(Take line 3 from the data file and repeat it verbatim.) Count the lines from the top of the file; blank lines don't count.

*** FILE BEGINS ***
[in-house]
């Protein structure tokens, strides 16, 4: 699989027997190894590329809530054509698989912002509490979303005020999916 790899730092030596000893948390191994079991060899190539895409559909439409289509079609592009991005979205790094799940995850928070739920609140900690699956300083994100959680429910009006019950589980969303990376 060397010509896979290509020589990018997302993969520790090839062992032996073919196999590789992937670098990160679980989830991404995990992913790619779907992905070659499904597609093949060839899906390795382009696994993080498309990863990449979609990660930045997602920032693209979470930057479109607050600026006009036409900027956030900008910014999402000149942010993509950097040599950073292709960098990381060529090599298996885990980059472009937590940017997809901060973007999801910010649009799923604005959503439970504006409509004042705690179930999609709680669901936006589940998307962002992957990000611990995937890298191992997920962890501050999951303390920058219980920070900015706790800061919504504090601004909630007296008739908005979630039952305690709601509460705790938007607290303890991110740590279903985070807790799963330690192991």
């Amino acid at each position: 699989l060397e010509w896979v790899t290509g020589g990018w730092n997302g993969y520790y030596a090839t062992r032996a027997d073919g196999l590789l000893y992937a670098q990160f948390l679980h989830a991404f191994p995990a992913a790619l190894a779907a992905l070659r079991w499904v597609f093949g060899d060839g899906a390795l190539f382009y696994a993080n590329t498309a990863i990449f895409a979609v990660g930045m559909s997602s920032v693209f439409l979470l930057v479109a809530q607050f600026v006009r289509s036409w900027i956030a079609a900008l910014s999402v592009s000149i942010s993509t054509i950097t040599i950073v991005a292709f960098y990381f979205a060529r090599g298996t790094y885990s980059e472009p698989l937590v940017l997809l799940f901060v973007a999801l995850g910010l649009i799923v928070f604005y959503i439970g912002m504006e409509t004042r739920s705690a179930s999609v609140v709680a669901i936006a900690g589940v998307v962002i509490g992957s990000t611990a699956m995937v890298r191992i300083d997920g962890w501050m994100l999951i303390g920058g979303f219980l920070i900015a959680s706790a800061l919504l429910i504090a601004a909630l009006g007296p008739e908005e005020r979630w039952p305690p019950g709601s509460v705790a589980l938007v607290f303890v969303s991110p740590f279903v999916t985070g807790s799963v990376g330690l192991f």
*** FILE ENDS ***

């Amino acid at each position: 699989l060397e010509w896979v790899t290509g020589g990018w730092n997302g993969y520790y030596a090839t062992r032996a027997d073919g196999l590789l000893y992937a670098q990160f948390l679980h989830a991404f191994p995990a992913a790619l190894a779907a992905l070659r079991w499904v597609f093949g060899d060839g899906a390795l190539f382009y696994a993080n590329t498309a990863i990449f895409a979609v990660g930045m559909s997602s920032v693209f439409l979470l930057v479109a809530q607050f600026v006009r289509s036409w900027i956030a079609a900008l910014s999402v592009s000149i942010s993509t054509i950097t040599i950073v991005a292709f960098y990381f979205a060529r090599g298996t790094y885990s980059e472009p698989l937590v940017l997809l799940f901060v973007a999801l995850g910010l649009i799923v928070f604005y959503i439970g912002m504006e409509t004042r739920s705690a179930s999609v609140v709680a669901i936006a900690g589940v998307v962002i509490g992957s990000t611990a699956m995937v890298r191992i300083d997920g962890w501050m994100l999951i303390g920058g979303f219980l920070i900015a959680s706790a800061l919504l429910i504090a601004a909630l009006g007296p008739e908005e005020r979630w039952p305690p019950g709601s509460v705790a589980l938007v607290f303890v969303s991110p740590f279903v999916t985070g807790s799963v990376g330690l192991f």